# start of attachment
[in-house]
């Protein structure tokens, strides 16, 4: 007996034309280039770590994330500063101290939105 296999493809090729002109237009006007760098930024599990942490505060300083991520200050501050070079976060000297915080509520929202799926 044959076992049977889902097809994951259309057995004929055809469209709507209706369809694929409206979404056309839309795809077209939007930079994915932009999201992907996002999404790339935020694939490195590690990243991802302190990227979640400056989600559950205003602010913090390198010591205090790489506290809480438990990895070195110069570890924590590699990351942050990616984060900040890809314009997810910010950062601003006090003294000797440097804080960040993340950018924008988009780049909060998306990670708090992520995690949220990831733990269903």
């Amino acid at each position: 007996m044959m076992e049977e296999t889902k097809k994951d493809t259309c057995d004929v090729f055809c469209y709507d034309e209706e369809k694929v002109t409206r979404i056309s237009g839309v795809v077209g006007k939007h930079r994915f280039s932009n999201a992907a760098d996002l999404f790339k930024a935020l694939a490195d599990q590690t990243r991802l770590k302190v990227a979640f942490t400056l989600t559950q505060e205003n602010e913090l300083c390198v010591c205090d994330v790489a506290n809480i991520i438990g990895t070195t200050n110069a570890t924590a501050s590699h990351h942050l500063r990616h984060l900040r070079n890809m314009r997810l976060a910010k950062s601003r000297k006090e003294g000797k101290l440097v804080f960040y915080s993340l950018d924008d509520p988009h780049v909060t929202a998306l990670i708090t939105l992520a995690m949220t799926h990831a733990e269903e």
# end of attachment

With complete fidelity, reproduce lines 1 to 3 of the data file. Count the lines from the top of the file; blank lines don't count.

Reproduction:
[in-house]
């Protein structure tokens, strides 16, 4: 007996034309280039770590994330500063101290939105 296999493809090729002109237009006007760098930024599990942490505060300083991520200050501050070079976060000297915080509520929202799926 044959076992049977889902097809994951259309057995004929055809469209709507209706369809694929409206979404056309839309795809077209939007930079994915932009999201992907996002999404790339935020694939490195590690990243991802302190990227979640400056989600559950205003602010913090390198010591205090790489506290809480438990990895070195110069570890924590590699990351942050990616984060900040890809314009997810910010950062601003006090003294000797440097804080960040993340950018924008988009780049909060998306990670708090992520995690949220990831733990269903």
């Amino acid at each position: 007996m044959m076992e049977e296999t889902k097809k994951d493809t259309c057995d004929v090729f055809c469209y709507d034309e209706e369809k694929v002109t409206r979404i056309s237009g839309v795809v077209g006007k939007h930079r994915f280039s932009n999201a992907a760098d996002l999404f790339k930024a935020l694939a490195d599990q590690t990243r991802l770590k302190v990227a979640f942490t400056l989600t559950q505060e205003n602010e913090l300083c390198v010591c205090d994330v790489a506290n809480i991520i438990g990895t070195t200050n110069a570890t924590a501050s590699h990351h942050l500063r990616h984060l900040r070079n890809m314009r997810l976060a910010k950062s601003r000297k006090e003294g000797k101290l440097v804080f960040y915080s993340l950018d924008d509520p988009h780049v909060t929202a998306l990670i708090t939105l992520a995690m949220t799926h990831a733990e269903e």